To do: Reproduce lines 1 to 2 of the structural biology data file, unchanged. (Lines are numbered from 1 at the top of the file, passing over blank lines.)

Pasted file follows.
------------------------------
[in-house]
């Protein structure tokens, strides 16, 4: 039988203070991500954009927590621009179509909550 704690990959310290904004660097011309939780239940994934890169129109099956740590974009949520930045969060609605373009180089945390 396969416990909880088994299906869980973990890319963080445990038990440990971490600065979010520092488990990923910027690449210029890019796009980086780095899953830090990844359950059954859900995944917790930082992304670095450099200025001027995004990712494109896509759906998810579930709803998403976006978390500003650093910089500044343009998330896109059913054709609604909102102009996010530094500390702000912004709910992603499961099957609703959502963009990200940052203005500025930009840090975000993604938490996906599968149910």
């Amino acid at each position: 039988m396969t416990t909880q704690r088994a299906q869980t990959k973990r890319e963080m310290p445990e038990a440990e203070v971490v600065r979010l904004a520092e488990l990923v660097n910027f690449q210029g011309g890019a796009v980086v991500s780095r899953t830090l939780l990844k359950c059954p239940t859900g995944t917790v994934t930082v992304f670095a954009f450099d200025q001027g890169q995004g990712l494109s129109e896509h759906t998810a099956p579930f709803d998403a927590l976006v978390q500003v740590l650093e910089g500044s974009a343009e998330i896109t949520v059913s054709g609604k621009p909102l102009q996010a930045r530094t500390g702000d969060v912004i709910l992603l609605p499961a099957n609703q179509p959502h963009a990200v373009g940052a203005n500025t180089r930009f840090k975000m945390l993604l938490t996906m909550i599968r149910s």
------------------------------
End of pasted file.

[in-house]
């Protein structure tokens, strides 16, 4: 039988203070991500954009927590621009179509909550 704690990959310290904004660097011309939780239940994934890169129109099956740590974009949520930045969060609605373009180089945390 396969416990909880088994299906869980973990890319963080445990038990440990971490600065979010520092488990990923910027690449210029890019796009980086780095899953830090990844359950059954859900995944917790930082992304670095450099200025001027995004990712494109896509759906998810579930709803998403976006978390500003650093910089500044343009998330896109059913054709609604909102102009996010530094500390702000912004709910992603499961099957609703959502963009990200940052203005500025930009840090975000993604938490996906599968149910």